An Electronic Tool for Venous Thromboembolism Prevention in Medical and Surgical Patients
Published in: Haematologica, v. 64, no. 1, Jan. 2006, p. 64-70
Posted on RAND.org on January 01, 2006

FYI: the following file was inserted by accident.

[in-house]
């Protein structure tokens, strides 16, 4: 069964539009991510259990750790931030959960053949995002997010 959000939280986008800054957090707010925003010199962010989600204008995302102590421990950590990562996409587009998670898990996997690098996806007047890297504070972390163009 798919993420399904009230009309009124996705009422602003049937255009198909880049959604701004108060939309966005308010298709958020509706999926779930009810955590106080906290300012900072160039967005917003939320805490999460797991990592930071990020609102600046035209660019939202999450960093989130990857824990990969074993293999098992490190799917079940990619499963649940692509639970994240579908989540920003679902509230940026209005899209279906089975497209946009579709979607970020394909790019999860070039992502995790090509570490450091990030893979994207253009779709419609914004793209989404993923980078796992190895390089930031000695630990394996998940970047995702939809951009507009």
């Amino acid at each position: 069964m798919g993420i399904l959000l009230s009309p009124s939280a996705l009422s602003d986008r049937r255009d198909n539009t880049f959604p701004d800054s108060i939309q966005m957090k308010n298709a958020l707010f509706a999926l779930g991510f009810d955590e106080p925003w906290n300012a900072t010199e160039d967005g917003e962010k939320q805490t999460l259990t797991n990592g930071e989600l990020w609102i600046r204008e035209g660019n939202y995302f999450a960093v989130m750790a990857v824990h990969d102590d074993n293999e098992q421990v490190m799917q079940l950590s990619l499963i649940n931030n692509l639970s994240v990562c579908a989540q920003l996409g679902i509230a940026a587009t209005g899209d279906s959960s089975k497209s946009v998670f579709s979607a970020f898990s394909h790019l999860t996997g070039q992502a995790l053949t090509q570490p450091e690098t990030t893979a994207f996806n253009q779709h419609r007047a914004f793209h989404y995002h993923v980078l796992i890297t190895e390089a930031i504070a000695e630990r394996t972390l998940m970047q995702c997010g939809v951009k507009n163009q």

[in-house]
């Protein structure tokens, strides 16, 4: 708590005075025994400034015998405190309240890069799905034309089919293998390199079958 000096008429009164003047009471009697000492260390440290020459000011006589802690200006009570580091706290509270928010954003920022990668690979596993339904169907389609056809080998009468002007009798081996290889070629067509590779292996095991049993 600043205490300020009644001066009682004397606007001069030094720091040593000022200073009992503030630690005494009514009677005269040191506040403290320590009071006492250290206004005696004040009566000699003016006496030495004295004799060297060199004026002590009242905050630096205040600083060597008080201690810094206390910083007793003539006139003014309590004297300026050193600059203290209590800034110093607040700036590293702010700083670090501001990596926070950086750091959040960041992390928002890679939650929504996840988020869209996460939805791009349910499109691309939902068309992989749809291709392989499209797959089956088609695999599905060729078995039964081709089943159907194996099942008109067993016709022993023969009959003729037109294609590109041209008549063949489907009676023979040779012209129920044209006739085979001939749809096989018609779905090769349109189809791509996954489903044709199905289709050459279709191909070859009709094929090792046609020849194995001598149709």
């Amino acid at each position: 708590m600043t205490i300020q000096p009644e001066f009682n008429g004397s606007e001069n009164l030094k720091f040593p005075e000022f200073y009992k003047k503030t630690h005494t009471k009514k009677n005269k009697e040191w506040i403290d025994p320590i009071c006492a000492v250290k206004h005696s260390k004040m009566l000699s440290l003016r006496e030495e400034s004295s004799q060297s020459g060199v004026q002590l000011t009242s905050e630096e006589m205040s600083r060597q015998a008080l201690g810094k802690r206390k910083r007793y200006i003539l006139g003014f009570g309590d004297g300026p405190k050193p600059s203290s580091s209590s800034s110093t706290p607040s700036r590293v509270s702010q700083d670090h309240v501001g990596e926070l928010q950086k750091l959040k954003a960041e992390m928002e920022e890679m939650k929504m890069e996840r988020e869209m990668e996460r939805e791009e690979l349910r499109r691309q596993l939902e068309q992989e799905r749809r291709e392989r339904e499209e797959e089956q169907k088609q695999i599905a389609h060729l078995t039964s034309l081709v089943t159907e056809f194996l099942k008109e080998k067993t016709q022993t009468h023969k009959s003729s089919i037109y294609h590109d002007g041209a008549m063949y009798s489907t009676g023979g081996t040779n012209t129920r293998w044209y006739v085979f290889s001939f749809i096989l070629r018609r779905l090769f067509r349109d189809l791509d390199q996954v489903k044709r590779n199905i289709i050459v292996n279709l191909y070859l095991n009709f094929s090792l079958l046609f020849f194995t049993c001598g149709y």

BACKGROUND AND OBJECTIVES: Venous thromboembolism (VTE) is a complex disorder influenced by numerous risk factors, and occurs frequently in at-risk hospitalized patients. Because appropriate prevention with thromboprophylaxis is underused, the authors wanted to create an electronic tool to provide a simple risk assessment and suggest appropriate prophylaxis. DESIGN AND METHODS: To develop the risk matrix, iterative rating of odds ratios was performed for 60 predisposing VTE risk factors, using analytical methods that account for multiple risk factors in a single patient and their non-independence. For exposing risk factors, a single score was assigned to each set of factors, both medical (25 items) and surgical conditions (144 items). A CART regression model was used to integrate the risk scales into a 4-level measure of overall risk. The validity of the level of risk and the appropriateness of 11 different prophylactic approaches was assessed using the RAND/UCLA appropriateness method and validated by expert opinion ratings (n=1998) on sample case scenarios (n=108). RESULTS: Correlation between the level of risk calculated by the risk matrix and that offered by expert opinion for individual surgical and medical clinical cases was high (65% and 70%, respectively). The matrix over-estimated the level of risk, compared with that offered by expert opinion, in 28% and 20% of surgical and medical cases, respectively, but the appropriate prophylaxis suggested was no different. Between-expert agreement on the appropriateness of the prophylaxis recommendations was high (90-94% of indications). Interpretation and CONCLUSIONS: This computer-based electronic tool for individualized assessment of venous thromboembolic risk successfully identified both the perceived risk of thrombosis and the appropriate prophylactic approach for medical and surgical patients.